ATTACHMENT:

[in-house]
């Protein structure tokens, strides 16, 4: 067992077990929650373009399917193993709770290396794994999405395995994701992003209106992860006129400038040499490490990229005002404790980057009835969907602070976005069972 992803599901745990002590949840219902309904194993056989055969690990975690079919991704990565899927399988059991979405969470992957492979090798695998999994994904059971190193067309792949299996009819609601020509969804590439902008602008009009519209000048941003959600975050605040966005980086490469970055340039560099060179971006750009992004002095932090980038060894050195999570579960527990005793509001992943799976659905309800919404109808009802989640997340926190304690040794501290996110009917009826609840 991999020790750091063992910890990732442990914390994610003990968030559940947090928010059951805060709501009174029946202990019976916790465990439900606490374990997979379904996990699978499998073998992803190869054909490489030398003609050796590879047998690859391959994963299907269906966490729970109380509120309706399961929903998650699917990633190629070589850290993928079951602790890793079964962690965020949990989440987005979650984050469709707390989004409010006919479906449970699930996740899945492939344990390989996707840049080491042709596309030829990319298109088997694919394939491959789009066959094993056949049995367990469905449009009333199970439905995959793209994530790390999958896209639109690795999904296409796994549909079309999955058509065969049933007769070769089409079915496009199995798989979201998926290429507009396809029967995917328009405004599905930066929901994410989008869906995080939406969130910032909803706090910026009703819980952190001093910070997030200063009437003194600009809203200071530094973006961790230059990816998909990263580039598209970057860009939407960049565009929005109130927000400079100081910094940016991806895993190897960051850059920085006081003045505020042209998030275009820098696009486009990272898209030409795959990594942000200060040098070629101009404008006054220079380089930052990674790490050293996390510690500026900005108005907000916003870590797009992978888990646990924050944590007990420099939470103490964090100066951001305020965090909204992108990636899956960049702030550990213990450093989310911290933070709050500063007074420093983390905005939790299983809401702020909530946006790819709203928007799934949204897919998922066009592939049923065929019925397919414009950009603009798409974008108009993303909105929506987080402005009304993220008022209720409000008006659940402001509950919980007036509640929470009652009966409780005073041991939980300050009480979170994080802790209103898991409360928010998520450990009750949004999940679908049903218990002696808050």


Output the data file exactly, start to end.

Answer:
[in-house]
């Protein structure tokens, strides 16, 4: 067992077990929650373009399917193993709770290396794994999405395995994701992003209106992860006129400038040499490490990229005002404790980057009835969907602070976005069972 992803599901745990002590949840219902309904194993056989055969690990975690079919991704990565899927399988059991979405969470992957492979090798695998999994994904059971190193067309792949299996009819609601020509969804590439902008602008009009519209000048941003959600975050605040966005980086490469970055340039560099060179971006750009992004002095932090980038060894050195999570579960527990005793509001992943799976659905309800919404109808009802989640997340926190304690040794501290996110009917009826609840 991999020790750091063992910890990732442990914390994610003990968030559940947090928010059951805060709501009174029946202990019976916790465990439900606490374990997979379904996990699978499998073998992803190869054909490489030398003609050796590879047998690859391959994963299907269906966490729970109380509120309706399961929903998650699917990633190629070589850290993928079951602790890793079964962690965020949990989440987005979650984050469709707390989004409010006919479906449970699930996740899945492939344990390989996707840049080491042709596309030829990319298109088997694919394939491959789009066959094993056949049995367990469905449009009333199970439905995959793209994530790390999958896209639109690795999904296409796994549909079309999955058509065969049933007769070769089409079915496009199995798989979201998926290429507009396809029967995917328009405004599905930066929901994410989008869906995080939406969130910032909803706090910026009703819980952190001093910070997030200063009437003194600009809203200071530094973006961790230059990816998909990263580039598209970057860009939407960049565009929005109130927000400079100081910094940016991806895993190897960051850059920085006081003045505020042209998030275009820098696009486009990272898209030409795959990594942000200060040098070629101009404008006054220079380089930052990674790490050293996390510690500026900005108005907000916003870590797009992978888990646990924050944590007990420099939470103490964090100066951001305020965090909204992108990636899956960049702030550990213990450093989310911290933070709050500063007074420093983390905005939790299983809401702020909530946006790819709203928007799934949204897919998922066009592939049923065929019925397919414009950009603009798409974008108009993303909105929506987080402005009304993220008022209720409000008006659940402001509950919980007036509640929470009652009966409780005073041991939980300050009480979170994080802790209103898991409360928010998520450990009750949004999940679908049903218990002696808050």